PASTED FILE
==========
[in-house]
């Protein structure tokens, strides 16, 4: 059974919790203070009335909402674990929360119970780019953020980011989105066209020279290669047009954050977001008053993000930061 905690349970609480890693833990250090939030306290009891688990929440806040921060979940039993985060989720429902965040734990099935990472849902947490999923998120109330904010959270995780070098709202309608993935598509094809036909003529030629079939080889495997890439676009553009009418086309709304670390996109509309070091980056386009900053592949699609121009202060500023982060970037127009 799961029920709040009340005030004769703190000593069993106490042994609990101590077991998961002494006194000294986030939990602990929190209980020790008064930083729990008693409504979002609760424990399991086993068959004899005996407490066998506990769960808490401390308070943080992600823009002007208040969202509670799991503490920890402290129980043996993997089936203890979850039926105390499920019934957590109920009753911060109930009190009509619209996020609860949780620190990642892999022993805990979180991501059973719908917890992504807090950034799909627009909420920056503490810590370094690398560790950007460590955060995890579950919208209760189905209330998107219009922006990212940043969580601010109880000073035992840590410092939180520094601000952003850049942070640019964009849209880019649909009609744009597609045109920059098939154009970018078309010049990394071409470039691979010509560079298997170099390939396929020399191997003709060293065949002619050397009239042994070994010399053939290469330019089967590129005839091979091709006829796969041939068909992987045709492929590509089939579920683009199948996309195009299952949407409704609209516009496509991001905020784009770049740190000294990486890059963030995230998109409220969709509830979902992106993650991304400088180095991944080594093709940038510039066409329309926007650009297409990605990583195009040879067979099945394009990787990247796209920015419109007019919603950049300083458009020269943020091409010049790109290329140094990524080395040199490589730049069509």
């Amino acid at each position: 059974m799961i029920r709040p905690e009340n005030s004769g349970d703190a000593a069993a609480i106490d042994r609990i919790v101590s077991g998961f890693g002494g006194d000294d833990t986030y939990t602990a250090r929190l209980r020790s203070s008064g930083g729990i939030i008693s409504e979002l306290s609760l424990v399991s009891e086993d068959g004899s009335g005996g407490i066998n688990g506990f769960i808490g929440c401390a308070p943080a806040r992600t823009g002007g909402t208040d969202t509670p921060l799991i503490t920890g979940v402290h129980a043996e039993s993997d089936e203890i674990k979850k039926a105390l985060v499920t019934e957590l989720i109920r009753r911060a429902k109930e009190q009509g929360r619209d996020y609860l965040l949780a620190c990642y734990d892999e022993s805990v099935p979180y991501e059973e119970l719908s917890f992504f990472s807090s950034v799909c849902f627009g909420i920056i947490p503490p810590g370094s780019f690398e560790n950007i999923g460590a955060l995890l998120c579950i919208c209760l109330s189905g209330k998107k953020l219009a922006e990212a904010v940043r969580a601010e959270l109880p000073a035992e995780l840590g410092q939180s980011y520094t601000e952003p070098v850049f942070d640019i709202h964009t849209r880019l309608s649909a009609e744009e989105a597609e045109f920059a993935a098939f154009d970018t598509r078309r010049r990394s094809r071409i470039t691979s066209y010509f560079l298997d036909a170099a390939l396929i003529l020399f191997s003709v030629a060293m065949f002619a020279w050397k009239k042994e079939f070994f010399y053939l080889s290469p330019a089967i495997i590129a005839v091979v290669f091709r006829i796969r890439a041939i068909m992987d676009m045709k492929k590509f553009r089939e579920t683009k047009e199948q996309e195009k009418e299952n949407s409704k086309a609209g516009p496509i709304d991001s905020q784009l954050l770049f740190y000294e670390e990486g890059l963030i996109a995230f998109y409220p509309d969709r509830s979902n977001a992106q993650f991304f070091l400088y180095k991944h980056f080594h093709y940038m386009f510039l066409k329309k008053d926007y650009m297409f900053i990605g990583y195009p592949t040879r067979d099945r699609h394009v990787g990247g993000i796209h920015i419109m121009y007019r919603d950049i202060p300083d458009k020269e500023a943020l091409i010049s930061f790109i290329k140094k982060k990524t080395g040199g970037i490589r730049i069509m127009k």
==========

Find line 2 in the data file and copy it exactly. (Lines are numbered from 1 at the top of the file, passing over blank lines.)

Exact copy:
């Protein structure tokens, strides 16, 4: 059974919790203070009335909402674990929360119970780019953020980011989105066209020279290669047009954050977001008053993000930061 905690349970609480890693833990250090939030306290009891688990929440806040921060979940039993985060989720429902965040734990099935990472849902947490999923998120109330904010959270995780070098709202309608993935598509094809036909003529030629079939080889495997890439676009553009009418086309709304670390996109509309070091980056386009900053592949699609121009202060500023982060970037127009 799961029920709040009340005030004769703190000593069993106490042994609990101590077991998961002494006194000294986030939990602990929190209980020790008064930083729990008693409504979002609760424990399991086993068959004899005996407490066998506990769960808490401390308070943080992600823009002007208040969202509670799991503490920890402290129980043996993997089936203890979850039926105390499920019934957590109920009753911060109930009190009509619209996020609860949780620190990642892999022993805990979180991501059973719908917890992504807090950034799909627009909420920056503490810590370094690398560790950007460590955060995890579950919208209760189905209330998107219009922006990212940043969580601010109880000073035992840590410092939180520094601000952003850049942070640019964009849209880019649909009609744009597609045109920059098939154009970018078309010049990394071409470039691979010509560079298997170099390939396929020399191997003709060293065949002619050397009239042994070994010399053939290469330019089967590129005839091979091709006829796969041939068909992987045709492929590509089939579920683009199948996309195009299952949407409704609209516009496509991001905020784009770049740190000294990486890059963030995230998109409220969709509830979902992106993650991304400088180095991944080594093709940038510039066409329309926007650009297409990605990583195009040879067979099945394009990787990247796209920015419109007019919603950049300083458009020269943020091409010049790109290329140094990524080395040199490589730049069509």